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What is an Overdraft Account: Features, Types, and more

Overdraft Account

Borrowing money is a part of life for both businesses and people. When we run into problems with money, we all look for ways to borrow money to help us get through them. When you need money quickly and the interest rates on loans are going up, it may not seem like a good idea to get a loan from a bank. This is where an overdraft or overdraft account facility from your bank comes in handy.

An overdraft facility is ideal for people who regularly experience gaps in their cash flow but have the ability to pay back the amount they borrow in a relatively short amount of time. This comprehensive guide will cover various aspects of bank overdraft or OD.

What is an Overdraft?

Overdraft is a financial tool that lets you take money out of your bank account (savings or current) even if it has no money in it. Most banks and NBFCs (Non-Banking Financial Corporations) let account holders go over their limit.

You can also think of the overdraft facility as a way for banks to give you more credit. When you apply for an overdraft account at a bank, you will be given an overdraft limit based on how well you know the bank. You can take out money up to the limit and pay it back within a certain amount of time. The basic meaning of “bank overdraft” is that the bank will let you borrow a certain amount when your account doesn’t have enough money to cover the withdrawal.

According to the lender’s terms and conditions, you may also have to pay interest on the amount you’ve used from your total overdraft limit at a certain rate. The interest rate on an overdraft varies from lender to lender and depends on how much money is in your bank account and how well you know the bank.

What is an Overdraft Account?

When a person’s bank account balance goes below zero, creating a negative balance, this is called an overdraft. It usually happens when there are no more funds in the account, but an outstanding transaction is processed through the account, leaving the account holder with a debt.

Overdraft Account is the full name for an OD Account. It’s a type of account where a bank lets you make a transaction or take money out even if you don’t have any money in the account. You can borrow a certain amount of money from the bank.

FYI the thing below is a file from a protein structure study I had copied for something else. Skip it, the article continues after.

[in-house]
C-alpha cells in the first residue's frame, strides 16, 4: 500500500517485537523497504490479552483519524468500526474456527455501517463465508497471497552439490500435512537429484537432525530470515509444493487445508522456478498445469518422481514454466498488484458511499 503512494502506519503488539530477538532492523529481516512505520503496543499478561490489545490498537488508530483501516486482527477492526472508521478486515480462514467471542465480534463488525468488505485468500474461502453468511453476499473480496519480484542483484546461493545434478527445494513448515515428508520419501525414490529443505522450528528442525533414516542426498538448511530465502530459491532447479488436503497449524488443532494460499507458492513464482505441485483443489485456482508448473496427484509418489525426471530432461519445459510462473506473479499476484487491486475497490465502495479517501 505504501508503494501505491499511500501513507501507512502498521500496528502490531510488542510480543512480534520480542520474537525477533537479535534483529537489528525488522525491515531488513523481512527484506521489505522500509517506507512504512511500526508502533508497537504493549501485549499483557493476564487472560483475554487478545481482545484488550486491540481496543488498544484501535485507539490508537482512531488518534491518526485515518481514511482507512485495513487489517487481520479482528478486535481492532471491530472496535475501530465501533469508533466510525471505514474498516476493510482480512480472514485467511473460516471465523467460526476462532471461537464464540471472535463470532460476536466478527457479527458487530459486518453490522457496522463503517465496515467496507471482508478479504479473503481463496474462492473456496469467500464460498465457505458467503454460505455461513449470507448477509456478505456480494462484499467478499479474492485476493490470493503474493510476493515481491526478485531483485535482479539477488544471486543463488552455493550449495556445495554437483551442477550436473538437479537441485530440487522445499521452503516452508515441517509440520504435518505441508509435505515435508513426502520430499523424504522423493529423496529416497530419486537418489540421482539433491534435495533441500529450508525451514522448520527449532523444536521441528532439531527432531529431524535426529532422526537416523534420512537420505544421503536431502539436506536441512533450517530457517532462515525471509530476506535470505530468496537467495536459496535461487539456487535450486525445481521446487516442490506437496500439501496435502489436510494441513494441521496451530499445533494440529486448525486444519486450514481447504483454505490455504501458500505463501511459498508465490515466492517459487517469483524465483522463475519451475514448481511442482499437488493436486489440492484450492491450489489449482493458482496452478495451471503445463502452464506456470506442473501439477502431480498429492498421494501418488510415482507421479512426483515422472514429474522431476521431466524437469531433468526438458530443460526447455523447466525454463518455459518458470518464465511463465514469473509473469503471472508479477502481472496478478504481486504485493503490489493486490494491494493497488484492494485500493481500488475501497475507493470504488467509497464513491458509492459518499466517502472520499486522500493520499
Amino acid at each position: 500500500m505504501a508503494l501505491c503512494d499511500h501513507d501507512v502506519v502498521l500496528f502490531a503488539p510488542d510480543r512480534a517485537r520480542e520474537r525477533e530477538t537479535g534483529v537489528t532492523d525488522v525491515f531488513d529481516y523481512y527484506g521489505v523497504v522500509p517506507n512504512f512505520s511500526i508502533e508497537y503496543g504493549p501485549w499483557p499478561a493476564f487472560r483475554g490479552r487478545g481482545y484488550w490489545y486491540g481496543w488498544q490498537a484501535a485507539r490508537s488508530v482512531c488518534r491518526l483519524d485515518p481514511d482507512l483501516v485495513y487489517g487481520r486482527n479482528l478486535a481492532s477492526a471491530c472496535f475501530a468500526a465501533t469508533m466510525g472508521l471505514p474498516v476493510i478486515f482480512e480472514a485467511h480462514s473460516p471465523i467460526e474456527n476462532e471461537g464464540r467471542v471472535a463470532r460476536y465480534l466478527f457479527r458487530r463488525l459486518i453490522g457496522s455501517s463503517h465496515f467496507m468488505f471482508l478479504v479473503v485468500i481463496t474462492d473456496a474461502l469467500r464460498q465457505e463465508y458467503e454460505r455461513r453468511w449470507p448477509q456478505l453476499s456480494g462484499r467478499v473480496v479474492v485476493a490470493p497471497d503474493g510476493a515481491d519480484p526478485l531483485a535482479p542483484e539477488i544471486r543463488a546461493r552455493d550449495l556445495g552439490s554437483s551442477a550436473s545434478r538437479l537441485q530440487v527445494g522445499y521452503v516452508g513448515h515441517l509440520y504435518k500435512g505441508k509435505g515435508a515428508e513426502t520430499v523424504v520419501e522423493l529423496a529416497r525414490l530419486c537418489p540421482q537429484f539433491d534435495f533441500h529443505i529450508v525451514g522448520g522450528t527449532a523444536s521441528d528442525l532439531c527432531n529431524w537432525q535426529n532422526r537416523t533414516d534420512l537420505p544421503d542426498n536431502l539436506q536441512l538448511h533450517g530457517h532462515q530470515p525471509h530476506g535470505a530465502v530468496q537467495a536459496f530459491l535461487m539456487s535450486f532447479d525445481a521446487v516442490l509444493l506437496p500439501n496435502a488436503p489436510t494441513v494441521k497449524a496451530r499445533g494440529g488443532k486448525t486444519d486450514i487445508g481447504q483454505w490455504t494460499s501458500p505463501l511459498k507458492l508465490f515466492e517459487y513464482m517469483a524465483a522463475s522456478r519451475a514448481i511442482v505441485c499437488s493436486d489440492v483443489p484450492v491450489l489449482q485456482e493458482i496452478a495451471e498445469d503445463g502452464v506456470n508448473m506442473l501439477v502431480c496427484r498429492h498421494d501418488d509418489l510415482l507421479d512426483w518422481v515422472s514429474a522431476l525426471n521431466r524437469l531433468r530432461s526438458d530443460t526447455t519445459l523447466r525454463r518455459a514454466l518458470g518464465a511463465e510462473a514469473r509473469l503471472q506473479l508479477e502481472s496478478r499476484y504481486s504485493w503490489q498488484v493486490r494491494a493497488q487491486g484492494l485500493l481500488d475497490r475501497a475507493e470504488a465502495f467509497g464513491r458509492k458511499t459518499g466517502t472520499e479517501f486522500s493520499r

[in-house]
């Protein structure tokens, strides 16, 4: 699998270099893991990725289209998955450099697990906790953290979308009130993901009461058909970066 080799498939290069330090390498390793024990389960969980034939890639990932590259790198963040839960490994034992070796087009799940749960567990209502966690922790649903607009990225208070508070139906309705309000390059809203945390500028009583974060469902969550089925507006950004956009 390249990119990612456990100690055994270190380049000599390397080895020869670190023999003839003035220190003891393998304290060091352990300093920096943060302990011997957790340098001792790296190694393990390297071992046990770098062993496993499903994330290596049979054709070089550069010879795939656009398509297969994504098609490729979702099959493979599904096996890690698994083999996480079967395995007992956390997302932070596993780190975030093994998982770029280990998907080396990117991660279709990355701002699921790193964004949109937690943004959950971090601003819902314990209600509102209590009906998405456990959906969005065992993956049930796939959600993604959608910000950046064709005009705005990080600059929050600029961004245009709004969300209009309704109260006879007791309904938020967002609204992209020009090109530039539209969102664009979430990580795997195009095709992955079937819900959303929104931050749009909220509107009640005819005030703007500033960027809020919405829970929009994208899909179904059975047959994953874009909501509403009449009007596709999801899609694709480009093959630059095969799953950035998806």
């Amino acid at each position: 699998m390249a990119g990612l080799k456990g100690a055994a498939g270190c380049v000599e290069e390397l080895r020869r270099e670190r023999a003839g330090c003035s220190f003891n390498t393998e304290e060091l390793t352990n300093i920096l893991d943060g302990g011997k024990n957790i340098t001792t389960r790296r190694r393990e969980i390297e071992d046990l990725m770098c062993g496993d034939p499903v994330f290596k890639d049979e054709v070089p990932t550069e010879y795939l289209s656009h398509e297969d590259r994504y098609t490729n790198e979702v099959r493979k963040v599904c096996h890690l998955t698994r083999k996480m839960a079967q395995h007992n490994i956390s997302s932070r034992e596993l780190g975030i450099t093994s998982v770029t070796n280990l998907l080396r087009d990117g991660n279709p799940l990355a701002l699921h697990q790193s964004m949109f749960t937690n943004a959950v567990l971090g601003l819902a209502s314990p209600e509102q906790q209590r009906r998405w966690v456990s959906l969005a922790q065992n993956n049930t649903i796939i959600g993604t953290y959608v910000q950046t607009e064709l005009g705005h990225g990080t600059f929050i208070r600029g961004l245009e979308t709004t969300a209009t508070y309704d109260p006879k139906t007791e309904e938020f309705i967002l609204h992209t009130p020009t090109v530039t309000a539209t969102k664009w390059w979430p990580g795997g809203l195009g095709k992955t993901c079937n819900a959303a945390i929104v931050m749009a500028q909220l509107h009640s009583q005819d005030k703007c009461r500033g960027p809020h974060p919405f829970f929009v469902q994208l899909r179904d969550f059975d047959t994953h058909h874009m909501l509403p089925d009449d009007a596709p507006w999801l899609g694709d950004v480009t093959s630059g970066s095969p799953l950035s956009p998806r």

With an overdraft account, the bank automatically lends the account holder the amount needed to complete the transaction. This amount, plus any possible fees, is a debt that needs to be paid back. Even though it seems helpful to the account holder, costs can get out of hand if overdrafts aren’t taken care of quickly and correctly.

Example of Overdraft Account

Think about the following situation. Let’s say Mary went to a store and bought Rs.2,000 worth of cosmetics, which she paid for with a cheque. But when the store owner put the cheque in the bank, Mary’s account only had Rs.1,500 in it. This means that she owes Rs.500.

There are two possible outcomes: either the merchant’s bank will pay him the full amount, or they will send the cheque back to Mary’s bank marked “NSF” (non-sufficient funds). If the first thing happens, Mary will have to pay the Rs.500 overdraft fee.

Overdraft Account

Interest on an Overdraft Bank Account

The interest rate that the bank charges on an overdraft is only based on the amount that was taken out of the total amount that was approved. So, it will be different for each lender and will depend on how much you need to go overdrawn, how much money is in your current or savings account, and your existing relationship with the respective Bank.

Features of an Overdraft Facility

  • Applicants for an OD account are given a limit on how much they can go overdrawn. For each applicant, this limit can be different.